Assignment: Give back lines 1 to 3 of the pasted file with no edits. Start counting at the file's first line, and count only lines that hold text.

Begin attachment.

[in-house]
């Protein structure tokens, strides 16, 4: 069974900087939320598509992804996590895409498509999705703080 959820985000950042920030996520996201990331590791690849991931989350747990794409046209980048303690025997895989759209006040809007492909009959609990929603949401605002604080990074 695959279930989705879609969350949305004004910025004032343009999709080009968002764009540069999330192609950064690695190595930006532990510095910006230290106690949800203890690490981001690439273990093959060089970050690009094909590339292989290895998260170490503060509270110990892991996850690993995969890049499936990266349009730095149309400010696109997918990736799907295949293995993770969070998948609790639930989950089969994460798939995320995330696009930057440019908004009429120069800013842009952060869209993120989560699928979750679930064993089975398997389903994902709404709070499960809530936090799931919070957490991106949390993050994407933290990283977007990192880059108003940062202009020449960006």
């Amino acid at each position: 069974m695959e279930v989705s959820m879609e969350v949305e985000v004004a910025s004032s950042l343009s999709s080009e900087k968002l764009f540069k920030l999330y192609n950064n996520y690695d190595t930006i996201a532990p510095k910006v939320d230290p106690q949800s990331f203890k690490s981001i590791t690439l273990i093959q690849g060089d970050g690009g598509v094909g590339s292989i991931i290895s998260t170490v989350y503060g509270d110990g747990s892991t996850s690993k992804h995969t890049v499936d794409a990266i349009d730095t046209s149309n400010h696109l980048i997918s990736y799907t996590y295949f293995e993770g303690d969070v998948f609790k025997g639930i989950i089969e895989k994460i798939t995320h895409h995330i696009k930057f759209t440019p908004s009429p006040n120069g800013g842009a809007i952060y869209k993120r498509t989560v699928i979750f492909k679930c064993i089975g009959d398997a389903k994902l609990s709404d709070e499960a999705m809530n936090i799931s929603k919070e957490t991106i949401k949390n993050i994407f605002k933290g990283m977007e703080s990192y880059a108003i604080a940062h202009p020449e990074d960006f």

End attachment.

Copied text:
[in-house]
């Protein structure tokens, strides 16, 4: 069974900087939320598509992804996590895409498509999705703080 959820985000950042920030996520996201990331590791690849991931989350747990794409046209980048303690025997895989759209006040809007492909009959609990929603949401605002604080990074 695959279930989705879609969350949305004004910025004032343009999709080009968002764009540069999330192609950064690695190595930006532990510095910006230290106690949800203890690490981001690439273990093959060089970050690009094909590339292989290895998260170490503060509270110990892991996850690993995969890049499936990266349009730095149309400010696109997918990736799907295949293995993770969070998948609790639930989950089969994460798939995320995330696009930057440019908004009429120069800013842009952060869209993120989560699928979750679930064993089975398997389903994902709404709070499960809530936090799931919070957490991106949390993050994407933290990283977007990192880059108003940062202009020449960006």
């Amino acid at each position: 069974m695959e279930v989705s959820m879609e969350v949305e985000v004004a910025s004032s950042l343009s999709s080009e900087k968002l764009f540069k920030l999330y192609n950064n996520y690695d190595t930006i996201a532990p510095k910006v939320d230290p106690q949800s990331f203890k690490s981001i590791t690439l273990i093959q690849g060089d970050g690009g598509v094909g590339s292989i991931i290895s998260t170490v989350y503060g509270d110990g747990s892991t996850s690993k992804h995969t890049v499936d794409a990266i349009d730095t046209s149309n400010h696109l980048i997918s990736y799907t996590y295949f293995e993770g303690d969070v998948f609790k025997g639930i989950i089969e895989k994460i798939t995320h895409h995330i696009k930057f759209t440019p908004s009429p006040n120069g800013g842009a809007i952060y869209k993120r498509t989560v699928i979750f492909k679930c064993i089975g009959d398997a389903k994902l609990s709404d709070e499960a999705m809530n936090i799931s929603k919070e957490t991106i949401k949390n993050i994407f605002k933290g990283m977007e703080s990192y880059a108003i604080a940062h202009p020449e990074d960006f």